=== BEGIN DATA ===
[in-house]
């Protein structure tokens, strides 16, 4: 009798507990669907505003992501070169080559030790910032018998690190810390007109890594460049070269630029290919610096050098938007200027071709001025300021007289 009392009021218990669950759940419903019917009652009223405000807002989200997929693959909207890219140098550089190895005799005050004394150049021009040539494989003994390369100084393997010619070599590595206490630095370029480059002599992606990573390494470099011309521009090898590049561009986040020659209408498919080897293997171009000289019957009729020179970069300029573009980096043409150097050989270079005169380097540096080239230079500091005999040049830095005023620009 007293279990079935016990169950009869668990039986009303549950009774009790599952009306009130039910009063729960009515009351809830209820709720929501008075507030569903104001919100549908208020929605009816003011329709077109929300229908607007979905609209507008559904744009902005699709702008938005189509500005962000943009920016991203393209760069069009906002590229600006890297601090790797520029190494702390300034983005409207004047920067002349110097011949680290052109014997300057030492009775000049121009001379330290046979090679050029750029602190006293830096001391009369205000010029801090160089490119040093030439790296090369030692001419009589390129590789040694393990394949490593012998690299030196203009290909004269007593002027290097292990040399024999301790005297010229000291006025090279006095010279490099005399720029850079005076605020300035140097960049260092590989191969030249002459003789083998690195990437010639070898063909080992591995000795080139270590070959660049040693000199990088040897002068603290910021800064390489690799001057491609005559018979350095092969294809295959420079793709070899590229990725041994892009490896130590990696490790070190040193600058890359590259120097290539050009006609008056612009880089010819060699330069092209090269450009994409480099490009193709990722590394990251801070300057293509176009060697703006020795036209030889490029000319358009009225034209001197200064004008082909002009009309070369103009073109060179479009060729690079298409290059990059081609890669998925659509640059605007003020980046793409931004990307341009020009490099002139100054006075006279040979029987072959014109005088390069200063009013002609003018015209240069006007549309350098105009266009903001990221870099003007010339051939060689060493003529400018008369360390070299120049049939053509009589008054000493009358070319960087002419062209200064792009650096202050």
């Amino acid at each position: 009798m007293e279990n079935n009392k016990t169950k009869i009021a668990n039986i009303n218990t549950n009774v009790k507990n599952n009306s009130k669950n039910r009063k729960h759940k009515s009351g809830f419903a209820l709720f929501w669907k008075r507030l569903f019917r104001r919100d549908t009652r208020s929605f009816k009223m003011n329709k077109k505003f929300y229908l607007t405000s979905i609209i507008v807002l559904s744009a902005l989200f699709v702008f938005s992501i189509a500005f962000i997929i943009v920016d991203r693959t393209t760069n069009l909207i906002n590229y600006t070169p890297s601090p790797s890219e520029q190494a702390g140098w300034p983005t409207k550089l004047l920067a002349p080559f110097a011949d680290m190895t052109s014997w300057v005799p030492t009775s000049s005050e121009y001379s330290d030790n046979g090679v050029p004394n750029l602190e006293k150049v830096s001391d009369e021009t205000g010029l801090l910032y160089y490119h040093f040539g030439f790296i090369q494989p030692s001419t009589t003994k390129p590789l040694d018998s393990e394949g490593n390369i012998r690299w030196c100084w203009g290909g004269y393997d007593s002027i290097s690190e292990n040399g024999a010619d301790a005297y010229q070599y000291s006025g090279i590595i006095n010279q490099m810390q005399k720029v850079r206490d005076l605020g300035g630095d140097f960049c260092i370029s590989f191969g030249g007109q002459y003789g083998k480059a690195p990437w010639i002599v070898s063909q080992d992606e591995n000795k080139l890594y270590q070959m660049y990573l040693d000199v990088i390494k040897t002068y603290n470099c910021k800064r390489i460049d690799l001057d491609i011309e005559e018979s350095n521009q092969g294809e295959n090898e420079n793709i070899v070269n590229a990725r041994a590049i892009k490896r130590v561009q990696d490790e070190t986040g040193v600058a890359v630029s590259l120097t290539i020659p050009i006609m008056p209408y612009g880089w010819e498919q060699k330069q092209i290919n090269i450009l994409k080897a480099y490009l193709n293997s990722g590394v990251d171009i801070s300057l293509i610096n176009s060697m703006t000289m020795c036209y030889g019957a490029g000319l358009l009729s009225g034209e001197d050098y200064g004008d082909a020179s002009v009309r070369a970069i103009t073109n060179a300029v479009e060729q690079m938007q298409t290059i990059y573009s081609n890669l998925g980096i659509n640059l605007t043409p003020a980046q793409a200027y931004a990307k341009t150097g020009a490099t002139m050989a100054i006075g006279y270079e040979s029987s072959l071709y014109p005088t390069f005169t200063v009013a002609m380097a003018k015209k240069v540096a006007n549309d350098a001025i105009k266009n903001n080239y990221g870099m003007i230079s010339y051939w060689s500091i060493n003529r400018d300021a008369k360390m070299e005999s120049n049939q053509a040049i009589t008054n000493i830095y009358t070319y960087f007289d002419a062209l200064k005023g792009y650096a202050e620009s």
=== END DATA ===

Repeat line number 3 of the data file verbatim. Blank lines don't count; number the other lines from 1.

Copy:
């Amino acid at each position: 009798m007293e279990n079935n009392k016990t169950k009869i009021a668990n039986i009303n218990t549950n009774v009790k507990n599952n009306s009130k669950n039910r009063k729960h759940k009515s009351g809830f419903a209820l709720f929501w669907k008075r507030l569903f019917r104001r919100d549908t009652r208020s929605f009816k009223m003011n329709k077109k505003f929300y229908l607007t405000s979905i609209i507008v807002l559904s744009a902005l989200f699709v702008f938005s992501i189509a500005f962000i997929i943009v920016d991203r693959t393209t760069n069009l909207i906002n590229y600006t070169p890297s601090p790797s890219e520029q190494a702390g140098w300034p983005t409207k550089l004047l920067a002349p080559f110097a011949d680290m190895t052109s014997w300057v005799p030492t009775s000049s005050e121009y001379s330290d030790n046979g090679v050029p004394n750029l602190e006293k150049v830096s001391d009369e021009t205000g010029l801090l910032y160089y490119h040093f040539g030439f790296i090369q494989p030692s001419t009589t003994k390129p590789l040694d018998s393990e394949g490593n390369i012998r690299w030196c100084w203009g290909g004269y393997d007593s002027i290097s690190e292990n040399g024999a010619d301790a005297y010229q070599y000291s006025g090279i590595i006095n010279q490099m810390q005399k720029v850079r206490d005076l605020g300035g630095d140097f960049c260092i370029s590989f191969g030249g007109q002459y003789g083998k480059a690195p990437w010639i002599v070898s063909q080992d992606e591995n000795k080139l890594y270590q070959m660049y990573l040693d000199v990088i390494k040897t002068y603290n470099c910021k800064r390489i460049d690799l001057d491609i011309e005559e018979s350095n521009q092969g294809e295959n090898e420079n793709i070899v070269n590229a990725r041994a590049i892009k490896r130590v561009q990696d490790e070190t986040g040193v600058a890359v630029s590259l120097t290539i020659p050009i006609m008056p209408y612009g880089w010819e498919q060699k330069q092209i290919n090269i450009l994409k080897a480099y490009l193709n293997s990722g590394v990251d171009i801070s300057l293509i610096n176009s060697m703006t000289m020795c036209y030889g019957a490029g000319l358009l009729s009225g034209e001197d050098y200064g004008d082909a020179s002009v009309r070369a970069i103009t073109n060179a300029v479009e060729q690079m938007q298409t290059i990059y573009s081609n890669l998925g980096i659509n640059l605007t043409p003020a980046q793409a200027y931004a990307k341009t150097g020009a490099t002139m050989a100054i006075g006279y270079e040979s029987s072959l071709y014109p005088t390069f005169t200063v009013a002609m380097a003018k015209k240069v540096a006007n549309d350098a001025i105009k266009n903001n080239y990221g870099m003007i230079s010339y051939w060689s500091i060493n003529r400018d300021a008369k360390m070299e005999s120049n049939q053509a040049i009589t008054n000493i830095y009358t070319y960087f007289d002419a062209l200064k005023g792009y650096a202050e620009s």